June 18, 2018

A Tropical Wave Could Drop More Than 10 Inches of Rain on Coastal Texas This Week

A slow-moving tropical disturbance over the Gulf of Mexico will bring several days of heavy rain to eastern Texas this week. Some areas could see double-digit rainfall totals by the end of the event. The persistent heavy rain will likely lead to at least some flooding issues near the coast and in areas prone to flash flooding. A moderate risk for flash flooding exists from Corpus Christi to the Houston metro area on Tuesday and Wednesday.

It's already raining in southeastern Texas and there's more where it came from. The latest forecast from the Weather Prediction Center shows 5-10" of rain—with higher totals possible in spots—falling over the next couple of days. Forecasters painted a bullseye of 10"+ across a significant stretch of real estate between Corpus Christi and Houston. Not everyone in the 10" zone (or 7", or 5"...) will see 10" (or 7", or 5"...) of rain, but it's certainly possible where thunderstorms begin training, or repeatedly moving over the same areas.

The WPC's flash flood forecast has parts of coastal Texas under a moderate risk for flash flooding on Tuesday and Wednesday. The threat for flooding exists, but the fact that the rain will be steady over a few days rather than falling all in one horrendous downpour should lessen the risk to an extent. The threat for street flooding and natural waterways rising out of their banks will exist where heavy, persistent rains fall, especially in a short period of time. Flooding is flooding whether it's widespread or localized, and it's dangerous no matter what.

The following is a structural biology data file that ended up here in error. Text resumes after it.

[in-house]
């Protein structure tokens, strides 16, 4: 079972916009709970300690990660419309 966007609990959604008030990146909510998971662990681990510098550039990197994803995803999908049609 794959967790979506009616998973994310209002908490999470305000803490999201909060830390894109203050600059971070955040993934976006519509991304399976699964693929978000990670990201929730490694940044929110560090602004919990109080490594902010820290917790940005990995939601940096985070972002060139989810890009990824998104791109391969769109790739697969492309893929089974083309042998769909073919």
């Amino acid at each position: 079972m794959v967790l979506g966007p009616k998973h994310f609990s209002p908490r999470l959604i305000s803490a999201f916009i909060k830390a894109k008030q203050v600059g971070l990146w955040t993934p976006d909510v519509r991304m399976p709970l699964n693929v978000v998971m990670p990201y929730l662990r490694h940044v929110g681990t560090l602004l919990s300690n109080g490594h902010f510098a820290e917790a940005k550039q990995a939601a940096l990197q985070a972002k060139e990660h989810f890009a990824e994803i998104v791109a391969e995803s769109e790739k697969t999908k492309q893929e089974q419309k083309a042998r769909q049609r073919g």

Why will the rain stick around in Texas without moving? You can thank the heat that'll roast the eastern part of the country for the next few days.

You usually don't have to worry about heavy rain or thunderstorms during a heat wave—the very pattern that allows it to get so hot is also stifling thunderstorm development. However, you often run into those problems on the outer periphery of heat waves. The high pressure in a heat wave acts like a dome that shunts active weather around it. This is why severe thunderstorms tend to move north toward the Canadian border around this time of the year. The ridge is also why tropical disturbances can stall out when they affect the southern United States.

Heat waves are products of stagnation, both at the surface and in the upper levels of the atmosphere. The lack of movement allows a tropical disturbance like the one enveloping eastern Texas this week to just sit there and rain for several days. There's nothing to move it along. The rain will come to an end once the ridge—and with it, the stagnation—breaks on Wednesday and Thursday.

The possibility of heavy rain in Texas this week has been advertised for more than a week thanks in large part to hair-on-fire social media pages that talked about a strong hurricane smacking into the Gulf Coast this week. Some weather models kept trying to turn the disorganized disturbance into a strong storm; spinning up phantom hurricanes is not an uncommon flaw in certain weather models (*cough* the GFS *cough*).

As a result of that irresponsible hype-mongering on social media, Texas meteorologists worth their weight have had to spend much of the past 10 days trying to calm down people whose anxiety is through the roof. Storm anxiety is a big issue in Texas as we're less than a year removed from the record-breaking devastation of Hurricane Harvey. The category four hurricane made landfall near Corpus Christi, Texas, in August 2017, and its remnants meandered over the Houston area for more than a week. The storm dropped two to three feet of rain and led to widespread flooding that dwarfed the inundation caused by Tropical Storm Allison in 2001.

Thankfully, this won't be like any of those record-breaking storms that come to mind when we think of tropical rainfall in Texas. If you stay alert for warnings and stay aware of your surroundings this week, you should be okay.

[Model Animation: Tropical Tidbits | Map: Dennis Mersereau]

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I graduated from the University of South Alabama in 2014 with a degree in political science and a minor in meteorology. I contribute to The Weather Network as a digital writer, and I've written for Forbes, the Washington Post's Capital Weather Gang, Popular Science, Mental Floss, and Gawker's The Vane. My latest book, The Skies Above, is now available. My first book, The Extreme Weather Survival Manual, arrived in October 2015.